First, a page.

Alan, a U.S. citizen studying at the University of Kassel in Germany, asks:
"I am growing quite desperate. I am looking for any type of aid that I can find.... I have an available cosigner with good credit, yet so far I have been unable to find any private loan. My school is not able to receive federal funds. After countless hours of searching and asking, I have found nothing. I am also not the only person in my situation. There seem to be many Americans abroad who face the same financial issues due to the current economic troubles. We are running out of options and have nobody to help us. Well, frankly...it sucks."
While the financial situation is looking a little grim for U.S. citizens studying at overseas schools that are not approved by the Department of Education, it is not entirely hopeless. Students who are willing to transfer, or get creative, might find ways to finance an overseas education.
Generally, though, Alan's right. If a school is not on this Education Department list, the federal government will approve neither students' applications for low-cost Stafford loans nor parents' applications for federally backed PLUS loans. (The U.S. also won't send any grant money, such as Pell or SMART grants, to any overseas school, whether or not it is on the list.)
Like Alan, I, too, couldn't find any U.S.-based banks that would make private educational loans to schools that haven't been approved by the Education Department. Sallie Mae, one of the few big lenders still making private educational loans, said it would approve a private loan only if the school was approved by the Department of Education and the borrower was a U.S. citizen with good credit.
So what can students who want to study overseas do?
1. Ask. The first and best place to start searching for aid information is your college. The folks in the finance office may very well know of aid programs for people just like you.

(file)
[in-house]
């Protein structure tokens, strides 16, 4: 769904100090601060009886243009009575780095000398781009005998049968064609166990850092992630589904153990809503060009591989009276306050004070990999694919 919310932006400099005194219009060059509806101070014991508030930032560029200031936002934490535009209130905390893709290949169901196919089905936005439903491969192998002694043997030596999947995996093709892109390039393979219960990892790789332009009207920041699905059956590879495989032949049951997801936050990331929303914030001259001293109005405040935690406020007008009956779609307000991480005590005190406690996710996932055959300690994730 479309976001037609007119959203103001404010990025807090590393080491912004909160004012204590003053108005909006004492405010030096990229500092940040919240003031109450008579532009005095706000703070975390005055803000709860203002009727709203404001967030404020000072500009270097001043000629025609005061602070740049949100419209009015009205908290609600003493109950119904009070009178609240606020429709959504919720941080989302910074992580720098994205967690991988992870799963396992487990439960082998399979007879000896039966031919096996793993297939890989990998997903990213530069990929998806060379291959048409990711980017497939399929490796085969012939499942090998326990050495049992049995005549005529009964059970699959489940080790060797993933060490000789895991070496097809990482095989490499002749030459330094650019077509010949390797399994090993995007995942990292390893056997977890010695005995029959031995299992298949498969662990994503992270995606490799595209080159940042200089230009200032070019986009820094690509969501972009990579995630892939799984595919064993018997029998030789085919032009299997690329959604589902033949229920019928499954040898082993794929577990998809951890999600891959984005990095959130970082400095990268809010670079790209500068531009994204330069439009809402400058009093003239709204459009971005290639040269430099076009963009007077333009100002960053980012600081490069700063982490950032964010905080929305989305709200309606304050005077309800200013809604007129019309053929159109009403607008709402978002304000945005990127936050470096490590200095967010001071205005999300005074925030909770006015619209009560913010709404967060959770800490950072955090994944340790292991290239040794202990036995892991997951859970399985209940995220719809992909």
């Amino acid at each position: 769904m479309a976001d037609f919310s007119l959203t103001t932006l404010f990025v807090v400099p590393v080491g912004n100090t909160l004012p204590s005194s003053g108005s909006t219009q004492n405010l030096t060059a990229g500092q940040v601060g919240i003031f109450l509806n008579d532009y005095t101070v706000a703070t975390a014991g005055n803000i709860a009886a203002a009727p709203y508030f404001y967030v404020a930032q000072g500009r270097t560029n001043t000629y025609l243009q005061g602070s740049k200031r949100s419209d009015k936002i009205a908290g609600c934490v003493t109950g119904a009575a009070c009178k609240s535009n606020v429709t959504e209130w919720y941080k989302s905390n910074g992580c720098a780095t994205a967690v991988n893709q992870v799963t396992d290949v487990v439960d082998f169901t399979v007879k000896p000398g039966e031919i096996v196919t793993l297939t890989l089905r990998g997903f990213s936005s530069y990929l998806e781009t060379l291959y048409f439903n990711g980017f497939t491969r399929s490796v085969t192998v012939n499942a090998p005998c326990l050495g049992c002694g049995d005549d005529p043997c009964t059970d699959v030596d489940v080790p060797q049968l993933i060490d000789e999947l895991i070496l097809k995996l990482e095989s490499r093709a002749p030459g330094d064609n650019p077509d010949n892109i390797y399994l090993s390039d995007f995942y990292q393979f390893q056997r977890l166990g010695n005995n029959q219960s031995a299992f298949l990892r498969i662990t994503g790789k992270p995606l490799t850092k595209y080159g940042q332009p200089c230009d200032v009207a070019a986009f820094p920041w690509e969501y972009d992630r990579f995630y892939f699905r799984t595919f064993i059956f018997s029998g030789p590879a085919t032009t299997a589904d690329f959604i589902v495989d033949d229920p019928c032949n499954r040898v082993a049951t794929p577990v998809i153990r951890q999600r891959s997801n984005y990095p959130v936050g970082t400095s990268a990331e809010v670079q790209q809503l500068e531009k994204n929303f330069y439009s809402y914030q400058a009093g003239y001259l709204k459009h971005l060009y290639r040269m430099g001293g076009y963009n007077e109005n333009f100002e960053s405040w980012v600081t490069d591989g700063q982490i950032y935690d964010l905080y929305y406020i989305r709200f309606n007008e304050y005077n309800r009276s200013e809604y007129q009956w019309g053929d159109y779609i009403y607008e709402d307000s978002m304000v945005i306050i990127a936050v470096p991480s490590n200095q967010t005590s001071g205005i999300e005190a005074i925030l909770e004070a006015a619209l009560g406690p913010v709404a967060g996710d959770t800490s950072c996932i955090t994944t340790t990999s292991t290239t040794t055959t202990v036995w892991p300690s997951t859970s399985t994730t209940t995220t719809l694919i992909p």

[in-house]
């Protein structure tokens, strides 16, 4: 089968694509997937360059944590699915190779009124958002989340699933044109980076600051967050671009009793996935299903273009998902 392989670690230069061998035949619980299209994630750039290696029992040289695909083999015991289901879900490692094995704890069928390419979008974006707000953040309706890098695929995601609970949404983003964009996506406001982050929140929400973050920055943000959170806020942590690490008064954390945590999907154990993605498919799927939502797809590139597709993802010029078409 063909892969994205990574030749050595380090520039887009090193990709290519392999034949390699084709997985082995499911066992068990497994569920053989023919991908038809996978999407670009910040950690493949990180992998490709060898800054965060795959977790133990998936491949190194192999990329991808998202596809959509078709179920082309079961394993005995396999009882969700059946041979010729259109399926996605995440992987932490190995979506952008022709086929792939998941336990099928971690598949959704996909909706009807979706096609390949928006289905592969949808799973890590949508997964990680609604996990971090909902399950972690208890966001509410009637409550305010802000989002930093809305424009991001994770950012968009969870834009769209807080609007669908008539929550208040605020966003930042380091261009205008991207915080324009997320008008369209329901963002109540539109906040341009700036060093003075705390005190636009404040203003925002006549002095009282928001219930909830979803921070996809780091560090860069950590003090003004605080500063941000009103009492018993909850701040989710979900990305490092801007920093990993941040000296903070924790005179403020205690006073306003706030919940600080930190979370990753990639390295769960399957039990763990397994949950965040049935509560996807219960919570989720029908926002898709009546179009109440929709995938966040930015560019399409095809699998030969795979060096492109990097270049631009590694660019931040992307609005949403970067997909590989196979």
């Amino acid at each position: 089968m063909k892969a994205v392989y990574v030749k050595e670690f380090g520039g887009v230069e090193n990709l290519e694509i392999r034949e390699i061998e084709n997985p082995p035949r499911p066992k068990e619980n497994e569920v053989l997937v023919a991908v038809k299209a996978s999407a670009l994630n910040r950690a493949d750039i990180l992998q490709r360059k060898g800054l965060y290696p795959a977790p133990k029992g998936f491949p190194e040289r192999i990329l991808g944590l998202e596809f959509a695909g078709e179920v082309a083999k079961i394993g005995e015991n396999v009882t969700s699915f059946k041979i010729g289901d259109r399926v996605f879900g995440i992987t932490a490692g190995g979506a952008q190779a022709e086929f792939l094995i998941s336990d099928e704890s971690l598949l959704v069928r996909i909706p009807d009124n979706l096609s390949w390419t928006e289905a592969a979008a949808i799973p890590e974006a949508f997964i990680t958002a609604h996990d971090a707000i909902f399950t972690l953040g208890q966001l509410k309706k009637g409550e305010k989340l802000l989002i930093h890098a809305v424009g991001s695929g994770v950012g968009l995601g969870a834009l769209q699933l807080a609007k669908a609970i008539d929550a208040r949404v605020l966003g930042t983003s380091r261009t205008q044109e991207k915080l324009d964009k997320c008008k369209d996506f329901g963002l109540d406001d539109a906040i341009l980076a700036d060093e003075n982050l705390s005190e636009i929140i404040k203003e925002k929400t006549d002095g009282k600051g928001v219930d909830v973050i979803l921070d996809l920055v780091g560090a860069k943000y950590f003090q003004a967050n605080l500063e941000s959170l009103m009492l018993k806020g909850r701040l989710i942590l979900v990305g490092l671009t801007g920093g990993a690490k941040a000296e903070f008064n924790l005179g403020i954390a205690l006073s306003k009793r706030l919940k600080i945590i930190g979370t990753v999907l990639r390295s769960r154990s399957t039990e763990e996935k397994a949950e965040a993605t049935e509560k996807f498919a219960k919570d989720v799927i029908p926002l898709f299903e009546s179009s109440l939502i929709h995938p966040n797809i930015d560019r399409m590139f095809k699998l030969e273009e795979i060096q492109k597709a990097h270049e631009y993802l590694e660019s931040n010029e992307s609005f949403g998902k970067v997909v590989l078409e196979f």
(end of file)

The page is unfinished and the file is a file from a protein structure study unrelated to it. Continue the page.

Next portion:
2. Search. Students also can check out a few websites that compile overseas scholarships, like this one created by the Institute of International Education and this one created by the University of Minnesota
3. Go American. Instead of enrolling directly in the foreign school, students can enroll in an accredited American school with an approved study-abroad program. This is one of the simplest alternatives, because such American schools typically handle the aid hassles for students.
But there are some downsides. The overseas school you're interested in might not have an American partner. American schools typically don't approve study abroad for more than a year, disappointing those who may want to spend more time overseas. And this can be a costly option, since most American schools charge higher tuition than most foreign schools. (Though that may be offset by higher living costs overseas because of the dollar's recent weakness against other currencies.) And while some students like having lots of American support and friends when they are abroad, others feel some of the American programs don't sufficiently immerse them in the host country's culture. Students can contact the overseas school they are interested in to see if any American schools have preapproved study-abroad programs there. Tools to search among study abroad programs can be found here, here, and here.
4. Transfer. As this official list shows, hundreds of overseas schools are approved to receive federal educational loans. Overseas students who need access to federal loans can transfer to one of the schools on the approved list.
5. Persuade your school. If there are lots of American students at your overseas school, or your school is interested in attracting more American students, it pays for the school to get approved by the States. There are lots of forms to fill out and lots of hoops to jump through, but hundreds of other international schools have done it. Information for overseas school administrators can be found here and here. The downside: This isn't a quick solution. It can take a school a long time to earn U.S. approval.
6. Alternative loans. If a student has an adult with good credit willing to take on the debt responsibility, the adult can take a second mortgage or other loan and then have the student agree to pay back that loan through contracts such as those executed by Virgin Money. A growing number of students—many without cosigners—are trying out the new social network lending websites, such as fynanz.com or greennote.com.
And one thing not to do:
1. Avoid charging it. It might be tempting to just charge overseas tuition or living costs to a credit card. Tempting, but dangerous. Credit cards tend to charge high interest rates. They typically demand payments every 20 or 25 days. And they charge big penalties to those who are just one day late. In addition, most credit card companies won't let students borrow very much. So while credit cards can be useful in an emergency, they shouldn't be a college funding mechanism.